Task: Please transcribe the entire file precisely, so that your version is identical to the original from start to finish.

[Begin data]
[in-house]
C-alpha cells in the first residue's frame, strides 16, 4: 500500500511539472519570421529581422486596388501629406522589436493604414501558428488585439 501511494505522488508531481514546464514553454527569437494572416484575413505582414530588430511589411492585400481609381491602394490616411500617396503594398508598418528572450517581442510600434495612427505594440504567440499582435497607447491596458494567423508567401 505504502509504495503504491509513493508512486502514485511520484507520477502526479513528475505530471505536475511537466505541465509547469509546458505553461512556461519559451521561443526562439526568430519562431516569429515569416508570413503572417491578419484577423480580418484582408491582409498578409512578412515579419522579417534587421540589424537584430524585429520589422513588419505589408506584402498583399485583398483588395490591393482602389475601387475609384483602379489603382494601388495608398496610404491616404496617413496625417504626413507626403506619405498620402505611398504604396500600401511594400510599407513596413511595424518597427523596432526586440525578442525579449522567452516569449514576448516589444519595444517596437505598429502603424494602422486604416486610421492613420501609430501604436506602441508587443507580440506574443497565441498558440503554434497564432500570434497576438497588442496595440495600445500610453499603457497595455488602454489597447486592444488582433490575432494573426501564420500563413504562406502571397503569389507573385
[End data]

[in-house]
C-alpha cells in the first residue's frame, strides 16, 4: 500500500511539472519570421529581422486596388501629406522589436493604414501558428488585439 501511494505522488508531481514546464514553454527569437494572416484575413505582414530588430511589411492585400481609381491602394490616411500617396503594398508598418528572450517581442510600434495612427505594440504567440499582435497607447491596458494567423508567401 505504502509504495503504491509513493508512486502514485511520484507520477502526479513528475505530471505536475511537466505541465509547469509546458505553461512556461519559451521561443526562439526568430519562431516569429515569416508570413503572417491578419484577423480580418484582408491582409498578409512578412515579419522579417534587421540589424537584430524585429520589422513588419505589408506584402498583399485583398483588395490591393482602389475601387475609384483602379489603382494601388495608398496610404491616404496617413496625417504626413507626403506619405498620402505611398504604396500600401511594400510599407513596413511595424518597427523596432526586440525578442525579449522567452516569449514576448516589444519595444517596437505598429502603424494602422486604416486610421492613420501609430501604436506602441508587443507580440506574443497565441498558440503554434497564432500570434497576438497588442496595440495600445500610453499603457497595455488602454489597447486592444488582433490575432494573426501564420500563413504562406502571397503569389507573385